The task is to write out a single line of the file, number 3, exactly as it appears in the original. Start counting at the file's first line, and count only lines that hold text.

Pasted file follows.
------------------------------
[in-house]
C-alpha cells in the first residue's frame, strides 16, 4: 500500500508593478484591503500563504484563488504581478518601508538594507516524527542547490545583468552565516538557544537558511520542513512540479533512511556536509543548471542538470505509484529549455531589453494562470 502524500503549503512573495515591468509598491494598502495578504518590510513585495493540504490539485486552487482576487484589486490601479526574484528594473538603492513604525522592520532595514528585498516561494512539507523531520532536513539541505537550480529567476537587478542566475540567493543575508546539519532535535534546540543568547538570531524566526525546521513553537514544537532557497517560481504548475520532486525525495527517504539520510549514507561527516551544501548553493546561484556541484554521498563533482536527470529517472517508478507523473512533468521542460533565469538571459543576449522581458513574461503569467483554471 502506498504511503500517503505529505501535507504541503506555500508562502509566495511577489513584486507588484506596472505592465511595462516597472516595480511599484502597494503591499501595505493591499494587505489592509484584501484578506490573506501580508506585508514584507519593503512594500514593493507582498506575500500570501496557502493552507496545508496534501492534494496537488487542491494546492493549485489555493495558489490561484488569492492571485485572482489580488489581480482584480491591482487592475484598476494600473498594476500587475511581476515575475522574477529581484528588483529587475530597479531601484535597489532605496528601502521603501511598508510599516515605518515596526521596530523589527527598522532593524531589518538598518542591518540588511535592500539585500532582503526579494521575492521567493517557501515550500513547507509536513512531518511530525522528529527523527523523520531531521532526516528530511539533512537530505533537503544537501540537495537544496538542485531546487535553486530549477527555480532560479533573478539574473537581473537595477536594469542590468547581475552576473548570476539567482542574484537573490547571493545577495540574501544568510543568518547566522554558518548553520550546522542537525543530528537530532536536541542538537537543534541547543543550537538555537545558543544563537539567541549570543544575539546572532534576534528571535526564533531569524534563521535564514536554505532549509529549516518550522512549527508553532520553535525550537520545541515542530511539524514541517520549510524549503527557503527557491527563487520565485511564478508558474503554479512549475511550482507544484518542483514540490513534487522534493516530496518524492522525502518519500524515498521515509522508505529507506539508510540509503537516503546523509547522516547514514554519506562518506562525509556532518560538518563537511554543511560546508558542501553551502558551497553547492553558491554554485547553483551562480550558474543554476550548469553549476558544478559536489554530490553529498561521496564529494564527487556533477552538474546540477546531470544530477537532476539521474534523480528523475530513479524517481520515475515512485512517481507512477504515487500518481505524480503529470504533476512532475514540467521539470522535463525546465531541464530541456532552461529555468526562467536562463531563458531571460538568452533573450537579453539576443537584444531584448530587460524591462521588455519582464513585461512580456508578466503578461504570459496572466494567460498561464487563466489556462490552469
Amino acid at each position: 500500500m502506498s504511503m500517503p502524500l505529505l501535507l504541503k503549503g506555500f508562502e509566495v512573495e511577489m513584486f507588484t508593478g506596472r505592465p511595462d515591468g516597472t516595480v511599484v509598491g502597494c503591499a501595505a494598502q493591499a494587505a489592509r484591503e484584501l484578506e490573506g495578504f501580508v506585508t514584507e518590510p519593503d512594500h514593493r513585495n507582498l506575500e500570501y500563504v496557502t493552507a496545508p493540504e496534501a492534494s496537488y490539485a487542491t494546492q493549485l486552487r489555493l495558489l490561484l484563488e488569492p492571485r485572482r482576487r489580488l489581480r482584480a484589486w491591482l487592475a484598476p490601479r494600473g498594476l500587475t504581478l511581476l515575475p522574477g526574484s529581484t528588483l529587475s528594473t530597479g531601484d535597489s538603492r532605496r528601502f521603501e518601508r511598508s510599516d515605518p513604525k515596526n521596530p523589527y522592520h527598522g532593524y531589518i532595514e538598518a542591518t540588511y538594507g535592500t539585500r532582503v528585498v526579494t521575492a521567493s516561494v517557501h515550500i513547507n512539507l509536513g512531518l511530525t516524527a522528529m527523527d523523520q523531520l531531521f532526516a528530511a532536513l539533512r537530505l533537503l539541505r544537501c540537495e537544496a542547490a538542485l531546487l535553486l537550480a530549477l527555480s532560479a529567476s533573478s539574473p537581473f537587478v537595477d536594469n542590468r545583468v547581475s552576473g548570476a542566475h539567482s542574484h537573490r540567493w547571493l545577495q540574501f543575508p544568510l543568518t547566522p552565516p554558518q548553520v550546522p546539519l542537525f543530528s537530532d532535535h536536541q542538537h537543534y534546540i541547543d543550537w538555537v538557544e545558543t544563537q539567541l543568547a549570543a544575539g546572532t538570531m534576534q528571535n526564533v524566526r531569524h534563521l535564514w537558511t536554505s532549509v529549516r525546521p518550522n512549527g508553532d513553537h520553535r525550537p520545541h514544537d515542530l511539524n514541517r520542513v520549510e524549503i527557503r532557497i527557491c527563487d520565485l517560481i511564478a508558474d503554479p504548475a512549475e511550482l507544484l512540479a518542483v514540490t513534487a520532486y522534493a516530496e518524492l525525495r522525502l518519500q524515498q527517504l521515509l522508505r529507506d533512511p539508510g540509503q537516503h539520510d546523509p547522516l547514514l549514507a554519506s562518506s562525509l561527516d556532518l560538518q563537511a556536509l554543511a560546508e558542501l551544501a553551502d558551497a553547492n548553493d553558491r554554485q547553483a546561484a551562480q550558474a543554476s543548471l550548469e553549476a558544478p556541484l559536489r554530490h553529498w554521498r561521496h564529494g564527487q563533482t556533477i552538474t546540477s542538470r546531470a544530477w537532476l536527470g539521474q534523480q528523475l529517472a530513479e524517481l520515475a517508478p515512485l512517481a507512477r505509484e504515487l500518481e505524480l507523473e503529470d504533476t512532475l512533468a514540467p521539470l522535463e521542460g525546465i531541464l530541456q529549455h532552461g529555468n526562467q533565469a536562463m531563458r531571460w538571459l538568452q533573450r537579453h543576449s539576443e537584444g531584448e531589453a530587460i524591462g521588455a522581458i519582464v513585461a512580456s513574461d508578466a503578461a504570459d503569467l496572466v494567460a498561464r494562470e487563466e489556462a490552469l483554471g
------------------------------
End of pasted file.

Amino acid at each position: 500500500m502506498s504511503m500517503p502524500l505529505l501535507l504541503k503549503g506555500f508562502e509566495v512573495e511577489m513584486f507588484t508593478g506596472r505592465p511595462d515591468g516597472t516595480v511599484v509598491g502597494c503591499a501595505a494598502q493591499a494587505a489592509r484591503e484584501l484578506e490573506g495578504f501580508v506585508t514584507e518590510p519593503d512594500h514593493r513585495n507582498l506575500e500570501y500563504v496557502t493552507a496545508p493540504e496534501a492534494s496537488y490539485a487542491t494546492q493549485l486552487r489555493l495558489l490561484l484563488e488569492p492571485r485572482r482576487r489580488l489581480r482584480a484589486w491591482l487592475a484598476p490601479r494600473g498594476l500587475t504581478l511581476l515575475p522574477g526574484s529581484t528588483l529587475s528594473t530597479g531601484d535597489s538603492r532605496r528601502f521603501e518601508r511598508s510599516d515605518p513604525k515596526n521596530p523589527y522592520h527598522g532593524y531589518i532595514e538598518a542591518t540588511y538594507g535592500t539585500r532582503v528585498v526579494t521575492a521567493s516561494v517557501h515550500i513547507n512539507l509536513g512531518l511530525t516524527a522528529m527523527d523523520q523531520l531531521f532526516a528530511a532536513l539533512r537530505l533537503l539541505r544537501c540537495e537544496a542547490a538542485l531546487l535553486l537550480a530549477l527555480s532560479a529567476s533573478s539574473p537581473f537587478v537595477d536594469n542590468r545583468v547581475s552576473g548570476a542566475h539567482s542574484h537573490r540567493w547571493l545577495q540574501f543575508p544568510l543568518t547566522p552565516p554558518q548553520v550546522p546539519l542537525f543530528s537530532d532535535h536536541q542538537h537543534y534546540i541547543d543550537w538555537v538557544e545558543t544563537q539567541l543568547a549570543a544575539g546572532t538570531m534576534q528571535n526564533v524566526r531569524h534563521l535564514w537558511t536554505s532549509v529549516r525546521p518550522n512549527g508553532d513553537h520553535r525550537p520545541h514544537d515542530l511539524n514541517r520542513v520549510e524549503i527557503r532557497i527557491c527563487d520565485l517560481i511564478a508558474d503554479p504548475a512549475e511550482l507544484l512540479a518542483v514540490t513534487a520532486y522534493a516530496e518524492l525525495r522525502l518519500q524515498q527517504l521515509l522508505r529507506d533512511p539508510g540509503q537516503h539520510d546523509p547522516l547514514l549514507a554519506s562518506s562525509l561527516d556532518l560538518q563537511a556536509l554543511a560546508e558542501l551544501a553551502d558551497a553547492n548553493d553558491r554554485q547553483a546561484a551562480q550558474a543554476s543548471l550548469e553549476a558544478p556541484l559536489r554530490h553529498w554521498r561521496h564529494g564527487q563533482t556533477i552538474t546540477s542538470r546531470a544530477w537532476l536527470g539521474q534523480q528523475l529517472a530513479e524517481l520515475a517508478p515512485l512517481a507512477r505509484e504515487l500518481e505524480l507523473e503529470d504533476t512532475l512533468a514540467p521539470l522535463e521542460g525546465i531541464l530541456q529549455h532552461g529555468n526562467q533565469a536562463m531563458r531571460w538571459l538568452q533573450r537579453h543576449s539576443e537584444g531584448e531589453a530587460i524591462g521588455a522581458i519582464v513585461a512580456s513574461d508578466a503578461a504570459d503569467l496572466v494567460a498561464r494562470e487563466e489556462a490552469l483554471g